UK Registered Charity No. 1108996
What We Do - Secondary School
In Kenya young people follow the 8-4-4 education system. This involves spending 8 years in primary school, 4 years in secondary school and 4 years in University. We started our Secondary School in January 2012. We enrolled 13 students in Form 1 and employed two teachers. When we first started our work in Kenya most of our children were on the first rung of the education ladder in the reception class. We have been able to add to the number of children we provide for every year since first starting our work so creating a Secondary School was a logical step for us.
Creating the Secondary School was one of our biggest steps of faith. Starting a new school with only 13 students was a relatively easy first step but every subsequent year has significantly added to our costs. New classrooms have been needed and we have had to employ more teachers. Despite these challenges we are now (2014) moving confidently forward. We have students in Forms 1, 2 and 3 and will have students sitting for their KCSE (Kenya Certificate of Secondary Education) examination in November 2015.
In Kenya there are many challenges for young people and their families regarding secondary education. Studies have shown that Kenyan parents prefer investing in a firstborn child in order to obtain income returns to education as soon as possible. Subsequent research suggests that boys are more likely than girls to benefit from the expenditure of household financial resources on their education. Girls with many younger siblings are less likely to go to school than their male counterparts, and, even if they do, there is a greater chance that they will drop out before completing Form 4. This suggests that girls are expected to look after their younger siblings while their parents or guardians go to work. Many girls fail to complete their secondary education because of pregnancy. The odds are stacked against students living in poverty generally and girls in those circumstances in particular. If they did not attend our Secondary School very few of our students would be able to go to secondary school at all. We are both their last chance and their best hope.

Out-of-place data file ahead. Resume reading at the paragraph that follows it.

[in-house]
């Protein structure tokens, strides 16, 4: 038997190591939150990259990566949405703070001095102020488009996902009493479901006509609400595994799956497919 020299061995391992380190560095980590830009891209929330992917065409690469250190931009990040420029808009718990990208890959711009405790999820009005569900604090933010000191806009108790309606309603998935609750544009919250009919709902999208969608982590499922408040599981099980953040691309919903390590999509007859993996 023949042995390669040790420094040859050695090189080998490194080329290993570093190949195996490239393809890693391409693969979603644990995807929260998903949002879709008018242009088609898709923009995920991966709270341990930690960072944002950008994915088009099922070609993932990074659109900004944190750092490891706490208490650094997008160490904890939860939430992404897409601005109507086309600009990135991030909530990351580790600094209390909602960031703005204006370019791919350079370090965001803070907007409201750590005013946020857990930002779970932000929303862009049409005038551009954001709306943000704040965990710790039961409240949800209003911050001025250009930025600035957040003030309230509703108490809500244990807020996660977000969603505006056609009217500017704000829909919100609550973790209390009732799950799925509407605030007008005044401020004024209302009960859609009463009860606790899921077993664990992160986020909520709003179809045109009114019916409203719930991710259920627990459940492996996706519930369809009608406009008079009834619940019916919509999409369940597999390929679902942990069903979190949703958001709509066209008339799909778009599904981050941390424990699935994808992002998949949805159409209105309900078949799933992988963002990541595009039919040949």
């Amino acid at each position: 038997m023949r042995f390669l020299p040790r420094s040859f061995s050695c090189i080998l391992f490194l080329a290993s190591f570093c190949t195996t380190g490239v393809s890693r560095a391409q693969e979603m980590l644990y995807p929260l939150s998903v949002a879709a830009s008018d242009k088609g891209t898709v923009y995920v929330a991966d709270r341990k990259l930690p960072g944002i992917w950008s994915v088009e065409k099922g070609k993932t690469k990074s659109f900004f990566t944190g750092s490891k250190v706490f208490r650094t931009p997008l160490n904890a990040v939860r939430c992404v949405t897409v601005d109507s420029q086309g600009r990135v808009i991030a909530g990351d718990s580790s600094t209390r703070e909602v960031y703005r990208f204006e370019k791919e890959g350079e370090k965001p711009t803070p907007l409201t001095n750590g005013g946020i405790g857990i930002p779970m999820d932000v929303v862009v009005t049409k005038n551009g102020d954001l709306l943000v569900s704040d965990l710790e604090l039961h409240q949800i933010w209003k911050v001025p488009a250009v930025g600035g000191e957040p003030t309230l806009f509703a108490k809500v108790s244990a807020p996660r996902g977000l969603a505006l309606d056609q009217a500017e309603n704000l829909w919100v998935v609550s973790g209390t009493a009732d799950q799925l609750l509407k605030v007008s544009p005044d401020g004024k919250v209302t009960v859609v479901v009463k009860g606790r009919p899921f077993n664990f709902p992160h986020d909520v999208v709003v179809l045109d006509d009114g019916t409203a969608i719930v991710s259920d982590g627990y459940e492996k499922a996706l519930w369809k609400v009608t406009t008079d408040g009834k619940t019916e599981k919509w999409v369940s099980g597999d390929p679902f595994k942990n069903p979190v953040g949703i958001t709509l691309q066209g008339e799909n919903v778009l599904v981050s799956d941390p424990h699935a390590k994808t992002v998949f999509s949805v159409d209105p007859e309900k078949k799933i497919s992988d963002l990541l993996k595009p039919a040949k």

Building our students' capacity to succeed
Our Secondary School has a very forward looking approach to the KCSE syllabus. We believe that our students need to be prepared for life beyond secondary school in a number of ways - not just through achieving exam success. In the first two years all students are expected to learn agricultural skills and are taught the value of enterprise. Our Form 1 students work in small groups to cultivate a small Farming God's Way' plot. The contribution that all of our students make to the success of our farm is a vital part of the Hope and Kindness 'economy'.
Despite significant improvements in mobile communications fast, reliable Internet access is not yet a viable option for our school. We have developed an in-house solution to this problem by creating a computer resource which gives students access to many videos, e-textbooks, revision guides and other essential study tools. The Khan Academy has made it possible to save many of it's excellent teaching videos on a school computer, giving the students a great independent learning tool. We would not suggest that computers will ever replace teachers but we are very excited about the e-learning system that we are developing.